Even Reyner Banham, who so eloquently and perceptively described the phenomenon that is Los Angeles, gave mild support to the myth when, in Los Angeles: The Architecture of Four Ecologies, he describes the local soil as almost desert: “Whatever man has done subsequently to the climate and environment of Southern California, it remains one of the ecological wonders of the habitable world. Given water to pour on its light and otherwise almost desert soil, it can be made to produce a reasonable facsimile of Eden.” Almost desert soil is a clever way to skirt the issue, and rather than refute, the statement only enhanced the myth of Los Angeles-as-desert.
Banham is surely correct, however, when he describes Southern California as a “reasonable facsimile of Eden.” With its ideal climate, where the roots of history were shallow, Southern California became a haven for settlers who created an environment that imitated every conceivable genre, inventing their own past as they went along. Southern California could be nothing other than a facsimile — or, it could be something entirely new. It became both. Heizer’s quarried rock and facsimile desert both fit this pattern, while also being a direct riposte to the very idea of Eden, and a bitter comment on it. As paradisaical as Los Angeles might be, it could, through an ecological or nuclear disaster, become a desert, as the setting implies. Palm trees and desert — the old Los Angeles stereotype invoked yet again in this bleak installation. Lacking artfulness, or any transcendent qualities, the landscape and the boulder fail to inspire. The soil is barren. No human mark adorns the surface of the rock, and although Heizer compared his rock to an Egyptian obelisk, he chose not to incise its granite essence. It is dull. Driving through the enormous Wawona Tree in Yosemite was a more exciting adventure in scale and novelty.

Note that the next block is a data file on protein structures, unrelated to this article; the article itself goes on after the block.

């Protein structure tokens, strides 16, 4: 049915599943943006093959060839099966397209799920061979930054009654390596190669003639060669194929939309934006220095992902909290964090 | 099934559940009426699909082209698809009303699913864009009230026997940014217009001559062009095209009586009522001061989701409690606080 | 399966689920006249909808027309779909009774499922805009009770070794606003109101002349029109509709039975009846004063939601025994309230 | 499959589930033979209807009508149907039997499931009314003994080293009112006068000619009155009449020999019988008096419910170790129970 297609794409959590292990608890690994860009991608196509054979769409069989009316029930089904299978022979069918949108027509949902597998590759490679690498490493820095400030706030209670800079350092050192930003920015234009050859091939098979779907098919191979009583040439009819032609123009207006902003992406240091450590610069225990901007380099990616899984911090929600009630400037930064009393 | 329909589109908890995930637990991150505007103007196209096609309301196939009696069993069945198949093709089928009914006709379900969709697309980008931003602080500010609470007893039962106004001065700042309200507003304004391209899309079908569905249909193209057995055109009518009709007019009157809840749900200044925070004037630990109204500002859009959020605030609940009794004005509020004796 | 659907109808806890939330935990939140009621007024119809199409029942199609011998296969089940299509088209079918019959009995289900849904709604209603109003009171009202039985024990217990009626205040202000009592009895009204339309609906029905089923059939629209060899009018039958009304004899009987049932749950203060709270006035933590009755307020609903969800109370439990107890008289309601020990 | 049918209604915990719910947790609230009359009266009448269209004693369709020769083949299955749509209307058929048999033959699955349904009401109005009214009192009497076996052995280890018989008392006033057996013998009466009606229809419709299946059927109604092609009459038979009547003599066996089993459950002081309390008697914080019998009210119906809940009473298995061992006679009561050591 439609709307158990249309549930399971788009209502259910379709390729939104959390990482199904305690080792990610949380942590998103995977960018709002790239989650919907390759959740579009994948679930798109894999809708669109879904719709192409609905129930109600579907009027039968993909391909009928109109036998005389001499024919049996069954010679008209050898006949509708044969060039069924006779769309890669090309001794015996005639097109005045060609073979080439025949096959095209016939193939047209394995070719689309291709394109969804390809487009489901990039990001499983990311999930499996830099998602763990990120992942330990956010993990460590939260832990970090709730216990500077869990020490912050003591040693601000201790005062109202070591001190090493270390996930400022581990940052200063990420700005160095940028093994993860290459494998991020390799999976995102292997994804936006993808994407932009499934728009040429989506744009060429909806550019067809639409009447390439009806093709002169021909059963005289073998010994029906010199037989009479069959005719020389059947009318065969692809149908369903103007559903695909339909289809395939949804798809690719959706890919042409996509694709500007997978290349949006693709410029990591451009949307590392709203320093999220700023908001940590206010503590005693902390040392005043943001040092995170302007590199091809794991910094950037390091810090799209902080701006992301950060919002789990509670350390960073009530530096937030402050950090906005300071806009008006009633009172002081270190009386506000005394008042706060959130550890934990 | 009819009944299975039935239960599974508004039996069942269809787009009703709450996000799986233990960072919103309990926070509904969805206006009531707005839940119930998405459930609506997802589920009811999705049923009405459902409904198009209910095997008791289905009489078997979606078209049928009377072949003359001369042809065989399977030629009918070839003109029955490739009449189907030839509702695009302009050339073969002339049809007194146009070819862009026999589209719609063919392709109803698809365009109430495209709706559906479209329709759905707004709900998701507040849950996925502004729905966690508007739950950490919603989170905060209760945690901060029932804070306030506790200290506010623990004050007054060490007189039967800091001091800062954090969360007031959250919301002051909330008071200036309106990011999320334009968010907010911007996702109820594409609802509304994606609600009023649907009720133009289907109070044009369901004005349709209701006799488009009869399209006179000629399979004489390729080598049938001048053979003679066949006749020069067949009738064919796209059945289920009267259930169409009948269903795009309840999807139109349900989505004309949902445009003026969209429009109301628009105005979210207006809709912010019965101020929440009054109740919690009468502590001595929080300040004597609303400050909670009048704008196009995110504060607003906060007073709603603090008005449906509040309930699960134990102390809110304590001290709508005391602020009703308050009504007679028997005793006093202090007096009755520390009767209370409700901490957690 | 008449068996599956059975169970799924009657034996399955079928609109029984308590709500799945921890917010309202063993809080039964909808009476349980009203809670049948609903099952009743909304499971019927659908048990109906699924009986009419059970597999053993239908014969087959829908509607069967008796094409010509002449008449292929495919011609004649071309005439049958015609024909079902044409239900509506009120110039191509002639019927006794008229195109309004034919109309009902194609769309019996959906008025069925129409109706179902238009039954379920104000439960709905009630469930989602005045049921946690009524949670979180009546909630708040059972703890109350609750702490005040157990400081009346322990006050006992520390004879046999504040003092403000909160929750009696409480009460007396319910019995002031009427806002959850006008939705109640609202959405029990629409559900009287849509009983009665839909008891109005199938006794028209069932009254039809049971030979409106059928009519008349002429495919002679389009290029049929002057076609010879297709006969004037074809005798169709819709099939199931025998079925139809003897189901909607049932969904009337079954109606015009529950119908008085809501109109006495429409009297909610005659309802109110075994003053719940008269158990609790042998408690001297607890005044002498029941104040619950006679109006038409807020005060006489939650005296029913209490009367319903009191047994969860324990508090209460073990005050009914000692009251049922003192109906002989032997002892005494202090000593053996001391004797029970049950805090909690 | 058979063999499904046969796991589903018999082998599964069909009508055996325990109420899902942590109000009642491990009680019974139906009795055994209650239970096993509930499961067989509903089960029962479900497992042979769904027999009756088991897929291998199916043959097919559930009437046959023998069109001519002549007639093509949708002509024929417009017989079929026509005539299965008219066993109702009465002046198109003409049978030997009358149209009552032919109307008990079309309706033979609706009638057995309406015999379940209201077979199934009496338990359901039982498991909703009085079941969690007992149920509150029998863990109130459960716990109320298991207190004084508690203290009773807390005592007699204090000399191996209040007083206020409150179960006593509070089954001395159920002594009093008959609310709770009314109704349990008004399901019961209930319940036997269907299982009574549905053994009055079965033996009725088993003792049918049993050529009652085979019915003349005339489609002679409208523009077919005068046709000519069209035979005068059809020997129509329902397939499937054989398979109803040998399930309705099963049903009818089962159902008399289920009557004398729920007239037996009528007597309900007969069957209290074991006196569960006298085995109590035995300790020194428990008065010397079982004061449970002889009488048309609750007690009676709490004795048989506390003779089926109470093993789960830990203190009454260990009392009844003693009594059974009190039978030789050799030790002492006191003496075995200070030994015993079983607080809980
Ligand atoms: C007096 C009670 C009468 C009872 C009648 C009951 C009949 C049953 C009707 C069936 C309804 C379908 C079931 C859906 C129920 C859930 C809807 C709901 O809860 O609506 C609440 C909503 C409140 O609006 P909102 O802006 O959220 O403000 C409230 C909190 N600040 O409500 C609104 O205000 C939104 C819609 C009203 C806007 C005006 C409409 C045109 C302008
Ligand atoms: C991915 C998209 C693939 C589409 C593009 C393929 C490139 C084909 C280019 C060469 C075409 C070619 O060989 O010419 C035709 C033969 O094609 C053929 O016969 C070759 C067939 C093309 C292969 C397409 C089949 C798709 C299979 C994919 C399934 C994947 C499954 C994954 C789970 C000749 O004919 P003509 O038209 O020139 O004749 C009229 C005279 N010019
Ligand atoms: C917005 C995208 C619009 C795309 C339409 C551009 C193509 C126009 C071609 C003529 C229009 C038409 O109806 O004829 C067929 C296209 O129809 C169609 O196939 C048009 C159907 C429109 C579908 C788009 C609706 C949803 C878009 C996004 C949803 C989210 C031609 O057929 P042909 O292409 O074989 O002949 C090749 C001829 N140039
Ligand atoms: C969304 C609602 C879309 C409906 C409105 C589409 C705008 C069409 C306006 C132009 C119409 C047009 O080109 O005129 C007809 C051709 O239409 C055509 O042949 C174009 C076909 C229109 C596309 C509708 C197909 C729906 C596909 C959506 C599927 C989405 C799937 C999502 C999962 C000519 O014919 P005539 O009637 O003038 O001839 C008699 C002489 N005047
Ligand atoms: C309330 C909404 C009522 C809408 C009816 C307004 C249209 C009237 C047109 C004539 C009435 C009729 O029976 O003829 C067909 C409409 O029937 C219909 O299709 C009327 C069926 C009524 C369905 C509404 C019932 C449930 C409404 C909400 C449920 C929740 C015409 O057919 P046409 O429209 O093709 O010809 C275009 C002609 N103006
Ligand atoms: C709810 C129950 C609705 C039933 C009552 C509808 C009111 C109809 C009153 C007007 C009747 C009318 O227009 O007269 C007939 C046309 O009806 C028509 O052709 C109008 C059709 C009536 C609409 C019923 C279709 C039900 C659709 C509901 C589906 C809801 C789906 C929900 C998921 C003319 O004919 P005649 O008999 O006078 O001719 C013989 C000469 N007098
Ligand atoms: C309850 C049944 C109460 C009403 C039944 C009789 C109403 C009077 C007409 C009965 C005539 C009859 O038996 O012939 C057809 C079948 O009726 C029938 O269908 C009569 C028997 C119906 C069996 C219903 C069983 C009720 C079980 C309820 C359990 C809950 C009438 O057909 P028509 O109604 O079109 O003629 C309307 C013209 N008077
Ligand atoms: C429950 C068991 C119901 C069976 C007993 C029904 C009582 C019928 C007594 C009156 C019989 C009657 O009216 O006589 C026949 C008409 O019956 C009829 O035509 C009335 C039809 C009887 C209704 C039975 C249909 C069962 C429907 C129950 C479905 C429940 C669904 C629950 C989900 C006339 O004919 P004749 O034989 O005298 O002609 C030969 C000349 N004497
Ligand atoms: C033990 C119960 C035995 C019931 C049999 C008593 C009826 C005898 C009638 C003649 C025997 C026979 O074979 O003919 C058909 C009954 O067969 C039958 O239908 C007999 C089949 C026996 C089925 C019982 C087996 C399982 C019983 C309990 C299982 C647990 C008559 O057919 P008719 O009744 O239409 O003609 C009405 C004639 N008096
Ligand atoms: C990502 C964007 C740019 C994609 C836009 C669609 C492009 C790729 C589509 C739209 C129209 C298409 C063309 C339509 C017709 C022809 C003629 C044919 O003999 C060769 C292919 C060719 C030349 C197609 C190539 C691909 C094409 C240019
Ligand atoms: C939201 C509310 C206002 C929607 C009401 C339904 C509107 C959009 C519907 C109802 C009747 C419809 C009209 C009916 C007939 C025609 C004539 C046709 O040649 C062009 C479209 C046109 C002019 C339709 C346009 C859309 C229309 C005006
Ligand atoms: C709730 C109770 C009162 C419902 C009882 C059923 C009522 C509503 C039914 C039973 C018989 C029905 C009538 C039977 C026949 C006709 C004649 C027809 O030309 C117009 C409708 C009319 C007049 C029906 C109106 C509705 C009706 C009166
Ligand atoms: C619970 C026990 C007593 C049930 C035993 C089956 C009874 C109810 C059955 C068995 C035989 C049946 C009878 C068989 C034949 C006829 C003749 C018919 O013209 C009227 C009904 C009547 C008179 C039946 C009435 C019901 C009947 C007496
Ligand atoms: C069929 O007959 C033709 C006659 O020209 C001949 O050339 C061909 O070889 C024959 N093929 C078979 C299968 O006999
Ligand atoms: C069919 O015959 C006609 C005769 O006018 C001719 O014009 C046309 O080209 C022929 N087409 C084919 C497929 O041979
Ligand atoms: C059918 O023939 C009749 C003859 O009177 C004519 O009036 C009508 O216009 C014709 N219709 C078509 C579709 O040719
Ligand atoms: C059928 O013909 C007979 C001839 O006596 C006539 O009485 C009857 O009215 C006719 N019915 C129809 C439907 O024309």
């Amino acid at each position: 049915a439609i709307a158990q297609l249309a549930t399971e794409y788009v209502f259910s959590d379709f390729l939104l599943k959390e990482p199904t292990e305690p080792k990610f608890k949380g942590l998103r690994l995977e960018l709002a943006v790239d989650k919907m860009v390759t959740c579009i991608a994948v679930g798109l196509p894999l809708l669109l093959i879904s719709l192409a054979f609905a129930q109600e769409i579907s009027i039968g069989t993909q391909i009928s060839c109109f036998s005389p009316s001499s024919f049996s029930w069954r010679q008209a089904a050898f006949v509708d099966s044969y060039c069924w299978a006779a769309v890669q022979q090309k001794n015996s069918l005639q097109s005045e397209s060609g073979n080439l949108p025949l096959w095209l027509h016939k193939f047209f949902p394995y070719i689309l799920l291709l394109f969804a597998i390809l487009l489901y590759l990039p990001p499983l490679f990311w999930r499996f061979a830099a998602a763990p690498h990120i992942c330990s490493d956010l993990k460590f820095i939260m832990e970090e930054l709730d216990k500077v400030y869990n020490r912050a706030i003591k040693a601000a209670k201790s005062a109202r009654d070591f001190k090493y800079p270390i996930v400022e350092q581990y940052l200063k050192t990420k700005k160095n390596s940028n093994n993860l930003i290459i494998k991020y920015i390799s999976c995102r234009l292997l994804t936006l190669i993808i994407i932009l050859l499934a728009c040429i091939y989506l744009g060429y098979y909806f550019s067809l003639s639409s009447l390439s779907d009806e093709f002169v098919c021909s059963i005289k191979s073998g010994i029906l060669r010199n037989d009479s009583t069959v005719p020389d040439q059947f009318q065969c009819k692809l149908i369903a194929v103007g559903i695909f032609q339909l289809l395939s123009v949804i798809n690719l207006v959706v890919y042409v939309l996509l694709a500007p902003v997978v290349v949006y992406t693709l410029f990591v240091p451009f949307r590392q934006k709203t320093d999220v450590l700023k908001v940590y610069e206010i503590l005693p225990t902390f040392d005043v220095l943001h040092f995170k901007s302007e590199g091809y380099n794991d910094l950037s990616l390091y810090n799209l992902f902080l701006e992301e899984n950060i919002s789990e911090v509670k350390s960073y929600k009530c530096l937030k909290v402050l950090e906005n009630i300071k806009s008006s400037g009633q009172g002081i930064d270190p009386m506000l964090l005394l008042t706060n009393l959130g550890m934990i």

Yet in a superb bit of irony, the rock is located in that section of Los Angeles known as the Miracle Mile. (In the City of Angels, hope springs eternal, and rightly so.) A hulking rock in a faux desert can’t dampen the spirit of this idiosyncratic place. Conspiring against the unsuspecting rock, there is a force that cuts the mighty mass down to the scale and style of Los Angeles, a force that makes the behemoth actually levitate, its serious aims dismantled — the rock ascends through levity, one of Los Angeles’ essential qualities. In the land of Googie and mimetic architecture, in the place where cinematic make-believe emerged, the rock can be experienced through other means: humor, even slapstick. Laughter makes the rock rise. It doesn’t take much to imagine the boulder as a gigantic wedding ring. Set on its slot like a multi-carat diamond, it conjures up Elizabeth Taylor’s own infamous rock. In form, the mass looks like a dehydrated Matterhorn, and with its pear shape, it bears an uncanny resemblance to the fruits — oranges, watermelons and strawberries — that were exaggerated to many times their original size in postcards of Southern California circa 1910. Fatefully, there is an even more satisfying way to look at the boulder that doesn’t involve imagining a thing. All one has to do is look up. Across Wilshire Boulevard, looming high above the museum and the rock, is a 31-story skyscraper currently occupied by a Hollywood newspaper. Its familiar one-word, red logo installed at the top, shines above, mocking the make-believe monotone desert: Variety. This accidental convergence, this miraculous sign in the sky, diffuses the pretentions of Levitated Mass, providing a random cosmic joke that illuminates the real meaning of Los Angeles, and of art. Until LACMA acquires the sign, the installation remains incomplete.